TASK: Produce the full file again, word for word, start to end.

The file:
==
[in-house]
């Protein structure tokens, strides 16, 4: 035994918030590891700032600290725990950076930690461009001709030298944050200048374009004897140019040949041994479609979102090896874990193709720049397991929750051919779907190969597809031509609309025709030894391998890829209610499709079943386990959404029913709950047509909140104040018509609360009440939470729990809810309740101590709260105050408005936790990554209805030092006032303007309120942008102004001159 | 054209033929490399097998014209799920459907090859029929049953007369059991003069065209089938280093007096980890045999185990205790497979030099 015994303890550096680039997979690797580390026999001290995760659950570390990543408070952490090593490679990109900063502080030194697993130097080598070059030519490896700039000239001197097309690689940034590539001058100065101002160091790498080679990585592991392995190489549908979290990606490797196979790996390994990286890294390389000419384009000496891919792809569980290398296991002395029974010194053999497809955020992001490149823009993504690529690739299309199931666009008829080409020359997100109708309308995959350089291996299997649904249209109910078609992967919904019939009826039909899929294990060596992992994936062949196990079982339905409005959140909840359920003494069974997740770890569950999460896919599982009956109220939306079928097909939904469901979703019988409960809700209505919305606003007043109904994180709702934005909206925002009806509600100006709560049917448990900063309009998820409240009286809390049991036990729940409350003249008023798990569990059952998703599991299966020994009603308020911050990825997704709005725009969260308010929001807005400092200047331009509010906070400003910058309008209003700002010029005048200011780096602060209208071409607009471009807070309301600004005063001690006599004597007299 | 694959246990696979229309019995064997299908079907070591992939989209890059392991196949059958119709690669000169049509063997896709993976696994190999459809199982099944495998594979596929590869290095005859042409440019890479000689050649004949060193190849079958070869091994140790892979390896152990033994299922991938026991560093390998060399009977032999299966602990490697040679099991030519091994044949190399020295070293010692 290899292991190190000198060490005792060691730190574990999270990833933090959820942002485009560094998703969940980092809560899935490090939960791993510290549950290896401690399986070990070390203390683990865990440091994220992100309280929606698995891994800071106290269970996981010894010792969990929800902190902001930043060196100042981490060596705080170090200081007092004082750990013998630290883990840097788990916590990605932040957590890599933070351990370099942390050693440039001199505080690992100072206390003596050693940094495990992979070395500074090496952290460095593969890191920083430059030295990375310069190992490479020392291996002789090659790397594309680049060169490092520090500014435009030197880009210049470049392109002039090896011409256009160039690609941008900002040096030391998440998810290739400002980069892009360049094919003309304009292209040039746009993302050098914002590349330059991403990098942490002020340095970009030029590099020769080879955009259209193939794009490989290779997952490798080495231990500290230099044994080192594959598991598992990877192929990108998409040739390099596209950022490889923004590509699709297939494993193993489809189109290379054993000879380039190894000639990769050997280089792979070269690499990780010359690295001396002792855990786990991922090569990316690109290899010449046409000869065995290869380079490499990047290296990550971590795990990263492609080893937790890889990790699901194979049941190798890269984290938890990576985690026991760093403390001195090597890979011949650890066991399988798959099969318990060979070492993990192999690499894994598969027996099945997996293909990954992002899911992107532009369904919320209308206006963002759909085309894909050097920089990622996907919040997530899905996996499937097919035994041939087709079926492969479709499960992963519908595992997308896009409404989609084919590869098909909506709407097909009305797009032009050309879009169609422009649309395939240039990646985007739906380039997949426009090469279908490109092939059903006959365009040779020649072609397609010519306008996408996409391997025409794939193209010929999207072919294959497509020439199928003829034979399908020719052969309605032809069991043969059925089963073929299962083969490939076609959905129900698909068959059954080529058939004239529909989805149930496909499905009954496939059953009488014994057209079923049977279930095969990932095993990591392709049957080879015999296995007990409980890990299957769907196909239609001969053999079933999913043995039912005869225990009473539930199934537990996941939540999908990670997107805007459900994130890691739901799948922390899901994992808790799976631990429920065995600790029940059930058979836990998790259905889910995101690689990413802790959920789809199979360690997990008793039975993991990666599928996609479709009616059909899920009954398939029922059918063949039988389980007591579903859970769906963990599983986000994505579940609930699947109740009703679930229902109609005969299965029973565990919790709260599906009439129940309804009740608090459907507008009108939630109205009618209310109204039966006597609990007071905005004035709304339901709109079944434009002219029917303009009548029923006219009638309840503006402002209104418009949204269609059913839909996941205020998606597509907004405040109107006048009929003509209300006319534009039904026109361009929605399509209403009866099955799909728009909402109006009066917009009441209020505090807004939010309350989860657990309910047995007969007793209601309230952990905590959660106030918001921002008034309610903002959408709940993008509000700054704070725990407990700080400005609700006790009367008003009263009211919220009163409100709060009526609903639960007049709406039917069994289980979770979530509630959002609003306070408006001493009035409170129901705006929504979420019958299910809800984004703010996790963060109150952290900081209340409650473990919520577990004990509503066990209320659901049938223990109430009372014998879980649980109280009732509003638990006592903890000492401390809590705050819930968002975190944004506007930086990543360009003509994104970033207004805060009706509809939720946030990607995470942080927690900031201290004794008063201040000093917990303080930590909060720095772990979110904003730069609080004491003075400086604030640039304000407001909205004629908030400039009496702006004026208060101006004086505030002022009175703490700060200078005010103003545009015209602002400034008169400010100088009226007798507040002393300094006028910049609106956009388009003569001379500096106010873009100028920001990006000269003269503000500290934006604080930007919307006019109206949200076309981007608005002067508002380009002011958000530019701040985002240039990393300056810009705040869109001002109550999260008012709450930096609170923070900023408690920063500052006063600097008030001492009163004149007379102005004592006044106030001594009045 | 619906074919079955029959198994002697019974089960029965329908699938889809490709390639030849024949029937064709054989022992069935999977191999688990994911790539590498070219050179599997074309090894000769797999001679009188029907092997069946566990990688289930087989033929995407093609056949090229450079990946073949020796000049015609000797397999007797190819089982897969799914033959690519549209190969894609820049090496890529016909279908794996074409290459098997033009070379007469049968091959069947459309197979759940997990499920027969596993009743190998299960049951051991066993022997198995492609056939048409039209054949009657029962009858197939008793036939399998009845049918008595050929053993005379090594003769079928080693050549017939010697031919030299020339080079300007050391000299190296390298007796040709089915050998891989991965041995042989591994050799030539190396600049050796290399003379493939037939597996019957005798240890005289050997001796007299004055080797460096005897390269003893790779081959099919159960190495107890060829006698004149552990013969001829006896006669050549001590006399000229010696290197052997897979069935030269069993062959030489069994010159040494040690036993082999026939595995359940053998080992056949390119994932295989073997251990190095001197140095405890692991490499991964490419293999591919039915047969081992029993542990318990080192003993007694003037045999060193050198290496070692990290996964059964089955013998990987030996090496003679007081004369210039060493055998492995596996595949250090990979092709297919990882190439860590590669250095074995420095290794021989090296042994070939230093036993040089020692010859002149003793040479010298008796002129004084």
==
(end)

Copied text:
[in-house]
């Protein structure tokens, strides 16, 4: 035994918030590891700032600290725990950076930690461009001709030298944050200048374009004897140019040949041994479609979102090896874990193709720049397991929750051919779907190969597809031509609309025709030894391998890829209610499709079943386990959404029913709950047509909140104040018509609360009440939470729990809810309740101590709260105050408005936790990554209805030092006032303007309120942008102004001159 | 054209033929490399097998014209799920459907090859029929049953007369059991003069065209089938280093007096980890045999185990205790497979030099 015994303890550096680039997979690797580390026999001290995760659950570390990543408070952490090593490679990109900063502080030194697993130097080598070059030519490896700039000239001197097309690689940034590539001058100065101002160091790498080679990585592991392995190489549908979290990606490797196979790996390994990286890294390389000419384009000496891919792809569980290398296991002395029974010194053999497809955020992001490149823009993504690529690739299309199931666009008829080409020359997100109708309308995959350089291996299997649904249209109910078609992967919904019939009826039909899929294990060596992992994936062949196990079982339905409005959140909840359920003494069974997740770890569950999460896919599982009956109220939306079928097909939904469901979703019988409960809700209505919305606003007043109904994180709702934005909206925002009806509600100006709560049917448990900063309009998820409240009286809390049991036990729940409350003249008023798990569990059952998703599991299966020994009603308020911050990825997704709005725009969260308010929001807005400092200047331009509010906070400003910058309008209003700002010029005048200011780096602060209208071409607009471009807070309301600004005063001690006599004597007299 | 694959246990696979229309019995064997299908079907070591992939989209890059392991196949059958119709690669000169049509063997896709993976696994190999459809199982099944495998594979596929590869290095005859042409440019890479000689050649004949060193190849079958070869091994140790892979390896152990033994299922991938026991560093390998060399009977032999299966602990490697040679099991030519091994044949190399020295070293010692 290899292991190190000198060490005792060691730190574990999270990833933090959820942002485009560094998703969940980092809560899935490090939960791993510290549950290896401690399986070990070390203390683990865990440091994220992100309280929606698995891994800071106290269970996981010894010792969990929800902190902001930043060196100042981490060596705080170090200081007092004082750990013998630290883990840097788990916590990605932040957590890599933070351990370099942390050693440039001199505080690992100072206390003596050693940094495990992979070395500074090496952290460095593969890191920083430059030295990375310069190992490479020392291996002789090659790397594309680049060169490092520090500014435009030197880009210049470049392109002039090896011409256009160039690609941008900002040096030391998440998810290739400002980069892009360049094919003309304009292209040039746009993302050098914002590349330059991403990098942490002020340095970009030029590099020769080879955009259209193939794009490989290779997952490798080495231990500290230099044994080192594959598991598992990877192929990108998409040739390099596209950022490889923004590509699709297939494993193993489809189109290379054993000879380039190894000639990769050997280089792979070269690499990780010359690295001396002792855990786990991922090569990316690109290899010449046409000869065995290869380079490499990047290296990550971590795990990263492609080893937790890889990790699901194979049941190798890269984290938890990576985690026991760093403390001195090597890979011949650890066991399988798959099969318990060979070492993990192999690499894994598969027996099945997996293909990954992002899911992107532009369904919320209308206006963002759909085309894909050097920089990622996907919040997530899905996996499937097919035994041939087709079926492969479709499960992963519908595992997308896009409404989609084919590869098909909506709407097909009305797009032009050309879009169609422009649309395939240039990646985007739906380039997949426009090469279908490109092939059903006959365009040779020649072609397609010519306008996408996409391997025409794939193209010929999207072919294959497509020439199928003829034979399908020719052969309605032809069991043969059925089963073929299962083969490939076609959905129900698909068959059954080529058939004239529909989805149930496909499905009954496939059953009488014994057209079923049977279930095969990932095993990591392709049957080879015999296995007990409980890990299957769907196909239609001969053999079933999913043995039912005869225990009473539930199934537990996941939540999908990670997107805007459900994130890691739901799948922390899901994992808790799976631990429920065995600790029940059930058979836990998790259905889910995101690689990413802790959920789809199979360690997990008793039975993991990666599928996609479709009616059909899920009954398939029922059918063949039988389980007591579903859970769906963990599983986000994505579940609930699947109740009703679930229902109609005969299965029973565990919790709260599906009439129940309804009740608090459907507008009108939630109205009618209310109204039966006597609990007071905005004035709304339901709109079944434009002219029917303009009548029923006219009638309840503006402002209104418009949204269609059913839909996941205020998606597509907004405040109107006048009929003509209300006319534009039904026109361009929605399509209403009866099955799909728009909402109006009066917009009441209020505090807004939010309350989860657990309910047995007969007793209601309230952990905590959660106030918001921002008034309610903002959408709940993008509000700054704070725990407990700080400005609700006790009367008003009263009211919220009163409100709060009526609903639960007049709406039917069994289980979770979530509630959002609003306070408006001493009035409170129901705006929504979420019958299910809800984004703010996790963060109150952290900081209340409650473990919520577990004990509503066990209320659901049938223990109430009372014998879980649980109280009732509003638990006592903890000492401390809590705050819930968002975190944004506007930086990543360009003509994104970033207004805060009706509809939720946030990607995470942080927690900031201290004794008063201040000093917990303080930590909060720095772990979110904003730069609080004491003075400086604030640039304000407001909205004629908030400039009496702006004026208060101006004086505030002022009175703490700060200078005010103003545009015209602002400034008169400010100088009226007798507040002393300094006028910049609106956009388009003569001379500096106010873009100028920001990006000269003269503000500290934006604080930007919307006019109206949200076309981007608005002067508002380009002011958000530019701040985002240039990393300056810009705040869109001002109550999260008012709450930096609170923070900023408690920063500052006063600097008030001492009163004149007379102005004592006044106030001594009045 | 619906074919079955029959198994002697019974089960029965329908699938889809490709390639030849024949029937064709054989022992069935999977191999688990994911790539590498070219050179599997074309090894000769797999001679009188029907092997069946566990990688289930087989033929995407093609056949090229450079990946073949020796000049015609000797397999007797190819089982897969799914033959690519549209190969894609820049090496890529016909279908794996074409290459098997033009070379007469049968091959069947459309197979759940997990499920027969596993009743190998299960049951051991066993022997198995492609056939048409039209054949009657029962009858197939008793036939399998009845049918008595050929053993005379090594003769079928080693050549017939010697031919030299020339080079300007050391000299190296390298007796040709089915050998891989991965041995042989591994050799030539190396600049050796290399003379493939037939597996019957005798240890005289050997001796007299004055080797460096005897390269003893790779081959099919159960190495107890060829006698004149552990013969001829006896006669050549001590006399000229010696290197052997897979069935030269069993062959030489069994010159040494040690036993082999026939595995359940053998080992056949390119994932295989073997251990190095001197140095405890692991490499991964490419293999591919039915047969081992029993542990318990080192003993007694003037045999060193050198290496070692990290996964059964089955013998990987030996090496003679007081004369210039060493055998492995596996595949250090990979092709297919990882190439860590590669250095074995420095290794021989090296042994070939230093036993040089020692010859002149003793040479010298008796002129004084």